Publications / Local Government
WHO SHOULD READ THIS
- Council compliance officers and town planners.
THINGS YOU NEED TO KNOW
- From 30 November 2016, body corporates and local councils can enter into licence agreements where councils may erect signs restricting parking and in the event of breaches of those parking restrictions, rangers may issue penalty infringement notices.
WHAT YOU NEED TO DO
- McCullough Robertson has extensive experience in preparing and negotiating licence agreements and can assist local councils with the drafting of licences.
Parking has become a key issue in many strata schemes due to increasing population and a greater number of vehicles. It is no surprise that one of the most talked about changes to the NSW strata laws is the ability for body corporates to enter into licence agreements with local councils to have council rangers ‘police’ their parking.
Putting aside the lack of parking spaces, body corporates are also faced with unauthorised parking on common property, vehicles blocking the entry and exits to the building or another resident’s space and the only real avenue to stop these problems is an application to the NSW Civil and Administrative Tribunal which can be timely and costly for body corporates and often does not deter other people from unauthorised parking. As town centres continue to grow, particularly those close to train stations where surrounding parking is limited and/or time restricted, we believe that local councils will receive an influx of complaints regarding parking issues in or around parking schemes.
Preparing and negotiating licence agreements
Under sections 112 of the Strata Schemes Management Act 2015 (NSW) and 650A of the Local Government Act 1993 (NSW), which are proposed to commence on 30 November 2016, body corporates and local councils can enter into a licence agreement where local councils may erect signs restricting parking and in the event of breaches of those parking restrictions, rangers may issue penalty infringement notices.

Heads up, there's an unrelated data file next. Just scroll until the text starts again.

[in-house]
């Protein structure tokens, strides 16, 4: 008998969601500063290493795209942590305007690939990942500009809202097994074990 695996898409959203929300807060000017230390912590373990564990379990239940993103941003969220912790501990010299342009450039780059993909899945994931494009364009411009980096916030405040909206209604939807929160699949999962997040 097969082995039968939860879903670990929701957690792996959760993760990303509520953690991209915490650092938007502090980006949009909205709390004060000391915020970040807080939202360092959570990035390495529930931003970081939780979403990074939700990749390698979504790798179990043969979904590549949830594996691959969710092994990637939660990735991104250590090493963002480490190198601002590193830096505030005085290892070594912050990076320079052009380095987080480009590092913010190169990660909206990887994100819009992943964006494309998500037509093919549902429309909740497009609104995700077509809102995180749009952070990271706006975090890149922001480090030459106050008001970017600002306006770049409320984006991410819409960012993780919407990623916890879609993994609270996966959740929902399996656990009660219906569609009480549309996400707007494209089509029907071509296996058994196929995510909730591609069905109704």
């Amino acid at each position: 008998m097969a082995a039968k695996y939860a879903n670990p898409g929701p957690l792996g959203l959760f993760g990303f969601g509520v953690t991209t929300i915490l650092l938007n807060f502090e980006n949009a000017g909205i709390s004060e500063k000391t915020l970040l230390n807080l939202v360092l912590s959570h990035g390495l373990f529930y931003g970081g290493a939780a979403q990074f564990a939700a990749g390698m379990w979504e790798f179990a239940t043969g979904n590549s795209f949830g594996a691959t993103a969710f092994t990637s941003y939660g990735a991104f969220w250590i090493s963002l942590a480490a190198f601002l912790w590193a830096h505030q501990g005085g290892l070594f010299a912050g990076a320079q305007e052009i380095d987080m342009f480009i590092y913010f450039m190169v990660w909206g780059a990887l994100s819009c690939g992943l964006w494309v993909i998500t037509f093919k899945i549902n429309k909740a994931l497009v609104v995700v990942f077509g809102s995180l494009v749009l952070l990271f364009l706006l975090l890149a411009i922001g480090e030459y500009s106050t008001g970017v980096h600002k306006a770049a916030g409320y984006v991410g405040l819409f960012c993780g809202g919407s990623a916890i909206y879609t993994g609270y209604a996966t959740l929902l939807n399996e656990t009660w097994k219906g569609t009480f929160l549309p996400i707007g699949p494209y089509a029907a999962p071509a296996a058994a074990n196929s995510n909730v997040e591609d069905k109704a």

Council’s will ultimately receive monies paid in relation to the penalty infringement notices however this seems to be a much more cost and time effective option than pursuing breaches for parking in the NSW Civil and Administrative Tribunal.
These new provisions aim to alleviate the burden of body corporates having to deal with parking issues in their buildings and with the recent strata law review having revealed that parking is a continuing problem it is highly likely that body corporates will want to enter into these agreement with local councils. To streamline the process councils could prepare a standard application form and agreement which would then be used a starting point in negotiations with body corporates to enter into licence agreements under these provisions.
McCullough Robertson has extensive experience in preparing and negotiating licence agreements and can assist local councils with the drafting of such licences or any other questions that councils may have.
Focus covers legal and technical issues in a general way. It is not designed to express opinions on specific cases. Focus is intended for information purposes only and should not be regarded as legal advice. Further advice should be obtained before taking action on any issue dealt with in this publication.